The weather forecast didn't look promising, but, sunset arrived and our skies were still clear, so I threw my meteor photography gear in the truck and headed for the Bamberger Ranch. After a very nice dinner with David and Joanna in front of the fireplace, we headed out to see the meteors. They headed for the area around the observatory, because it was close; I headed out to the windmill near the red pens – my standard location for some time – since I can incorporate the windmill into my photos to good effect. The Milky Way stretched overhead clear and bright as my truck trundled to a halt near the windmill. There followed the usual tedious unloading and setting-up, and the difficult focus adjustment trial-and-error (focusing on infinity doesn't do the trick). Then the skies closed, and the best meteor shower of the year vanished. I waited out in the dark cow pasture as the wind hurtled past, making the night much colder than it claimed to be, and shaking even the truck as it went. Hours later, I gave up, just as the peak should have been happening. The sky had cleared briefly once or twice, but the clouds rushed back just as quickly as they left. All in all, I think saw only 11 meteors over the course of those cold hours. Most of that time, I was lucky to see a star.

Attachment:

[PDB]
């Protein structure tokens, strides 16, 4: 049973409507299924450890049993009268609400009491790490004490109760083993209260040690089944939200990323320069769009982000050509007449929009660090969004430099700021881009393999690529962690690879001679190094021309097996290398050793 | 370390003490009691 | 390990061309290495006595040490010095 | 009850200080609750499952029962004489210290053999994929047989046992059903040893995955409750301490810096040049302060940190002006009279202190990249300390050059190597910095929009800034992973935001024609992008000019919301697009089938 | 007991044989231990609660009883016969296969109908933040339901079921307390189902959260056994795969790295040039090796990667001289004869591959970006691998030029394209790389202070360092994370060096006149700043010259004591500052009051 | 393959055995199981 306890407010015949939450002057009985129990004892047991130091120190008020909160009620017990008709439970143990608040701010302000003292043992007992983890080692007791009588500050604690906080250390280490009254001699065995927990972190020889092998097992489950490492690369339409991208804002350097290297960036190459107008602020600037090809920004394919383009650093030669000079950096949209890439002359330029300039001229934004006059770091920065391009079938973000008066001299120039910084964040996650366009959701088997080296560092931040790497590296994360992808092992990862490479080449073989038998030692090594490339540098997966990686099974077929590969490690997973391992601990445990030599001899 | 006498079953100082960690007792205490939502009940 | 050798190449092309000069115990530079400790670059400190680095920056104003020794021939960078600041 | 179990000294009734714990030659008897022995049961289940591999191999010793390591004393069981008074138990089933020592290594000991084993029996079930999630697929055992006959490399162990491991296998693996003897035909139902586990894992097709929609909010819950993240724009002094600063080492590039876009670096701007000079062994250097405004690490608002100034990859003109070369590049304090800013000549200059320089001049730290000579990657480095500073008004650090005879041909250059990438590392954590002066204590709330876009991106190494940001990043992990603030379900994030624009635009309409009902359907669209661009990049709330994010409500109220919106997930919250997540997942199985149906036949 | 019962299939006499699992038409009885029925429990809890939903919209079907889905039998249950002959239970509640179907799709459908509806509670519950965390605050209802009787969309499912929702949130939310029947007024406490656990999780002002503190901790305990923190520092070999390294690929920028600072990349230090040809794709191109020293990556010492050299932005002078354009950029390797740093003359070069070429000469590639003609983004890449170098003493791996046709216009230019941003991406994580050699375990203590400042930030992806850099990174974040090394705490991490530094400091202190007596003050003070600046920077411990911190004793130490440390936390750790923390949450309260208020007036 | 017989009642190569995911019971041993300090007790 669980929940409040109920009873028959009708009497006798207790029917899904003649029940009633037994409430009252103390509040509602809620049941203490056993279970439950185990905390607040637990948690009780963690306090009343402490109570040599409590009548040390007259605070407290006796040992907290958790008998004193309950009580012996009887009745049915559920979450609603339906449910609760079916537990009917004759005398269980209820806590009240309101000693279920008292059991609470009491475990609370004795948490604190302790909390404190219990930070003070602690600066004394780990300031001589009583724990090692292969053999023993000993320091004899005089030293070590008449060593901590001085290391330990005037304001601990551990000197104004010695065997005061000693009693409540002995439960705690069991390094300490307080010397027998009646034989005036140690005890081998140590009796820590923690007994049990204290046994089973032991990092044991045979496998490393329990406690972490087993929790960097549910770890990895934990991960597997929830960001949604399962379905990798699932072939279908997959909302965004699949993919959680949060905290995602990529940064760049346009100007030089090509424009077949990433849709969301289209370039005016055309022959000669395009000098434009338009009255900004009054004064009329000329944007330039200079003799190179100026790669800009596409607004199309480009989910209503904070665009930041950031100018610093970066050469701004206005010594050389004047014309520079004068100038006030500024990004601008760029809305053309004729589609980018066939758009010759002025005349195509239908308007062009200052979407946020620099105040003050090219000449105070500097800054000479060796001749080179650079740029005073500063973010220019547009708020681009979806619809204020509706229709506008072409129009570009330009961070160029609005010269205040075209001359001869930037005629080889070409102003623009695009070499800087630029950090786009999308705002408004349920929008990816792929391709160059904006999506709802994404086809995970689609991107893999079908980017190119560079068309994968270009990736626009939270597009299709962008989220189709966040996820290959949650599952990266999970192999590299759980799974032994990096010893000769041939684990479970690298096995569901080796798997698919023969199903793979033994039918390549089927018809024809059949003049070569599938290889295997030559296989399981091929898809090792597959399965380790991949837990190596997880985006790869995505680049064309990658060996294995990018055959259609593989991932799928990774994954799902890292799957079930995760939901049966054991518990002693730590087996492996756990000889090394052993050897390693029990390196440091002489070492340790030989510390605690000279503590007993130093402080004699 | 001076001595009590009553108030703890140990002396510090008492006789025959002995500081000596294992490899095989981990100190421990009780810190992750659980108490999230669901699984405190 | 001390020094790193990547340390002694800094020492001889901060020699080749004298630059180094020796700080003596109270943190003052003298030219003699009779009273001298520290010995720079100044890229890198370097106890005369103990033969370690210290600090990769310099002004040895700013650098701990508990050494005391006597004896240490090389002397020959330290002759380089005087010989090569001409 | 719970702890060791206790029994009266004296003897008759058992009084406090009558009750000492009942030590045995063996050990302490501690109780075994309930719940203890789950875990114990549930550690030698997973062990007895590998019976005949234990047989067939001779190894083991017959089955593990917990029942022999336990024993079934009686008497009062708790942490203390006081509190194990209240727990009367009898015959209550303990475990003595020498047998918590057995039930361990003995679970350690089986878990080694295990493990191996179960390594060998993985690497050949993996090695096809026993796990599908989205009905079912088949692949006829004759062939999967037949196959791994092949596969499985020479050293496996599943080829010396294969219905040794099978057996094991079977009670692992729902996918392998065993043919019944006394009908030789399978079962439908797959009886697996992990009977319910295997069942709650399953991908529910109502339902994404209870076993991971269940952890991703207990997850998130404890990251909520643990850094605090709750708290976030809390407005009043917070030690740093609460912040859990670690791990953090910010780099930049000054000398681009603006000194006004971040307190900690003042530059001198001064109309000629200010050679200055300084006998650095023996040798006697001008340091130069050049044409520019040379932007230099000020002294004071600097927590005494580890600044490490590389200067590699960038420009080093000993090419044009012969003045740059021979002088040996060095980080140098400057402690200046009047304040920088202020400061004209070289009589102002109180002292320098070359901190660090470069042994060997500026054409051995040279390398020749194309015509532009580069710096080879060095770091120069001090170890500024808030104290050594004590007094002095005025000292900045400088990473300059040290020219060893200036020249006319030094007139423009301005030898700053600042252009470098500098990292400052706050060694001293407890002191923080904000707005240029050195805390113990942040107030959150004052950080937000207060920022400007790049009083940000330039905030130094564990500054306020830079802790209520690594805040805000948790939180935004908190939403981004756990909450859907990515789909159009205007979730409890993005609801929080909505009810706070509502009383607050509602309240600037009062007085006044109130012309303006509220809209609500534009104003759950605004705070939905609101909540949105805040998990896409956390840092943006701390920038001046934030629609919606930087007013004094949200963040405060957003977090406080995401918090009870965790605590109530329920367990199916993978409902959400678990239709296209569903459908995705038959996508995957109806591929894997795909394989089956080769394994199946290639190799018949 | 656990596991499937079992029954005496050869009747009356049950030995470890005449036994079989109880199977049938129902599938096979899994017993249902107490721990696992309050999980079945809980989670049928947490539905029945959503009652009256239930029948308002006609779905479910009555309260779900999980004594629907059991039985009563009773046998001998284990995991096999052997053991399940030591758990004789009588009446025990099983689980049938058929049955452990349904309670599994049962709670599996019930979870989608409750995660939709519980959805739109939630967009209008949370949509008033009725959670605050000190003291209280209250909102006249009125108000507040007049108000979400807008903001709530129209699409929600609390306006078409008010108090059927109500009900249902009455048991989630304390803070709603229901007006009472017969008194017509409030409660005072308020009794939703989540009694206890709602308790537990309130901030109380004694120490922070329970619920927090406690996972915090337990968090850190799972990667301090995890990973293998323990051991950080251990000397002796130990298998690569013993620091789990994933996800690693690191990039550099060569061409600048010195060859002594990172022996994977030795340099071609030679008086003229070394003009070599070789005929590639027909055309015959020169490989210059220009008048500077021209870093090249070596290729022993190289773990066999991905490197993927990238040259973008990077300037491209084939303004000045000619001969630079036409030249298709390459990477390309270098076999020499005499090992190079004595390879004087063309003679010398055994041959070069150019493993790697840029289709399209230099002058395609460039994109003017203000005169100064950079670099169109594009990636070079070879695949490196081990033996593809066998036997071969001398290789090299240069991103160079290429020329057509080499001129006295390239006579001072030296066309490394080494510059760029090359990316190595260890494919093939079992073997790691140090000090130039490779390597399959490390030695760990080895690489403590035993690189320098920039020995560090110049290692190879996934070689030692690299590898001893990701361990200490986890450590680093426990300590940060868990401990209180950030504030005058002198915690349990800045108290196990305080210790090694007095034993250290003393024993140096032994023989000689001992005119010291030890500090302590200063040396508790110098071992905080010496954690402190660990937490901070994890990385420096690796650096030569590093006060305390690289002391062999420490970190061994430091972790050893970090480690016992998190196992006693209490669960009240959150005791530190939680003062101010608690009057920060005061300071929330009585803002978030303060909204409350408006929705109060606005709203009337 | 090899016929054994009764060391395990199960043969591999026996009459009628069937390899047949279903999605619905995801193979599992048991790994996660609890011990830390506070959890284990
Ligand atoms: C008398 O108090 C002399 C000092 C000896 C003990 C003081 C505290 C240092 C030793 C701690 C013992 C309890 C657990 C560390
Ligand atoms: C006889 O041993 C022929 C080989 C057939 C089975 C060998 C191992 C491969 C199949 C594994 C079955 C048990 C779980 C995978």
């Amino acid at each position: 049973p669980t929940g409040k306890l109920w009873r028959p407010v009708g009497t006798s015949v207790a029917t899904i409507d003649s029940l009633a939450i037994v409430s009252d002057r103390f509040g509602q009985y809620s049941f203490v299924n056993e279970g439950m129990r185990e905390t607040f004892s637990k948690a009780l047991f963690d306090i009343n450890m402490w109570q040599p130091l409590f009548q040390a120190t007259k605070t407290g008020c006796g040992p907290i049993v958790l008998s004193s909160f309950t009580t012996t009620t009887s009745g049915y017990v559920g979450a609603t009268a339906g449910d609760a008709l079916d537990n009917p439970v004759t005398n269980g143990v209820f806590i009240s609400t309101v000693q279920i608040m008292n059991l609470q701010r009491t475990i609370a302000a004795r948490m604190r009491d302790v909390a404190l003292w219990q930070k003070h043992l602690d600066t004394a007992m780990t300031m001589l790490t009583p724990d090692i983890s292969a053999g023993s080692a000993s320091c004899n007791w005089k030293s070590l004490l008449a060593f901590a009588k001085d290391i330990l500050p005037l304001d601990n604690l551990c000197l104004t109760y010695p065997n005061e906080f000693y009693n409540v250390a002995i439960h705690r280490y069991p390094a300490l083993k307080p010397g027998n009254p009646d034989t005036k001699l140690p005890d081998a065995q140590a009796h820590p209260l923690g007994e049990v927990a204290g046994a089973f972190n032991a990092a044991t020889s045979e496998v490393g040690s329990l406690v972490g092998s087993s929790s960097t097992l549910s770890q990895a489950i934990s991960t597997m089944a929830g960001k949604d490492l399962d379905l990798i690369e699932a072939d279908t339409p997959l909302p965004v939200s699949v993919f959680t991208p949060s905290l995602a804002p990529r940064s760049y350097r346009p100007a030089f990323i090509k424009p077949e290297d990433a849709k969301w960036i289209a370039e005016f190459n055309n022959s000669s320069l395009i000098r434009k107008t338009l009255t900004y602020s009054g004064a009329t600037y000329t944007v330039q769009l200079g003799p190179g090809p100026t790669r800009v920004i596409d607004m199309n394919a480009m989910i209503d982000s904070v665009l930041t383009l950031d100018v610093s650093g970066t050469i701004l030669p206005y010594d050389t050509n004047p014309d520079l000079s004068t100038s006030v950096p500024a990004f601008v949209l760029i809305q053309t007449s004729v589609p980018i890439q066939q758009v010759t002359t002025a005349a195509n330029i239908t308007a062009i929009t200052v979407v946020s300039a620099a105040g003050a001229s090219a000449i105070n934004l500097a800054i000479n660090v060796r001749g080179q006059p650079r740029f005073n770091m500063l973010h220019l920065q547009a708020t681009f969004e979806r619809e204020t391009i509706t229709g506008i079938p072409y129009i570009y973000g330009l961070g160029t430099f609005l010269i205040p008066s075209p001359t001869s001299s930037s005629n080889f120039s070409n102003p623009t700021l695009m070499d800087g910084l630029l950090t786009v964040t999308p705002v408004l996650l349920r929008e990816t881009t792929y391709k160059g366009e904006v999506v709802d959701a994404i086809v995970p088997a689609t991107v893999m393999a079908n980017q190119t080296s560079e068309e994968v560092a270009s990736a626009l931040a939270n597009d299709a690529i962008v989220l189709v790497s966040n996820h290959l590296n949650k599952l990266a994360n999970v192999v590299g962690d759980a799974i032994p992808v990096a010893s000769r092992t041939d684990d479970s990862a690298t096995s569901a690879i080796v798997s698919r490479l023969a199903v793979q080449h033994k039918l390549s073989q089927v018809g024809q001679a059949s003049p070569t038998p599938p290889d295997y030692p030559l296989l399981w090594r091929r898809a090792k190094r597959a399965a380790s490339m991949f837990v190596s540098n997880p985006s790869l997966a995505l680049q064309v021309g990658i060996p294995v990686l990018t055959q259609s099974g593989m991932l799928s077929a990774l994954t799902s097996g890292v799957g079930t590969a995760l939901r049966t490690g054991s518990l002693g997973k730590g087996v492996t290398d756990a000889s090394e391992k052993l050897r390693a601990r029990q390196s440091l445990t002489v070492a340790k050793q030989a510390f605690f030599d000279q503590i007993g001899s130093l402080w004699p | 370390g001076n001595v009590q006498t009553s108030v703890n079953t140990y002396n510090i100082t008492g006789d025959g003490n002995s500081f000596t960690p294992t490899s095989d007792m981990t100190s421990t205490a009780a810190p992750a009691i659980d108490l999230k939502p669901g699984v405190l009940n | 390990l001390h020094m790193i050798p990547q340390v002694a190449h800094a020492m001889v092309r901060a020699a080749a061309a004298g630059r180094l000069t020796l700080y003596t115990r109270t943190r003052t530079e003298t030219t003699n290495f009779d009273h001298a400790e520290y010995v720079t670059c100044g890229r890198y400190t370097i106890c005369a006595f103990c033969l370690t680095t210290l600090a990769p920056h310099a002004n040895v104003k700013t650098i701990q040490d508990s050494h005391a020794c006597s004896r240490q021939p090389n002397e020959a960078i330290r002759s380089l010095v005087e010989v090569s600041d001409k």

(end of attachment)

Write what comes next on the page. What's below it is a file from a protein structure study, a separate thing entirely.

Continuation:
Above, my one meteor photo of the night, caught, purely by coincidence, as one of the focus-checking shots. (View it full-size, and look in the lower-left quadrant.)
I'd been looking forward to this shower all year. Margaret Bamberger and I had even made plans to watch it. But it didn't work out. (Oh, holy crap, how it didn't work out....) Now the long wait for next year's showers begins. And as for this year, I'll be glad to be done with it. Good riddance. I'd dance on its goddamn grave, if it were to have one … and if I could dance.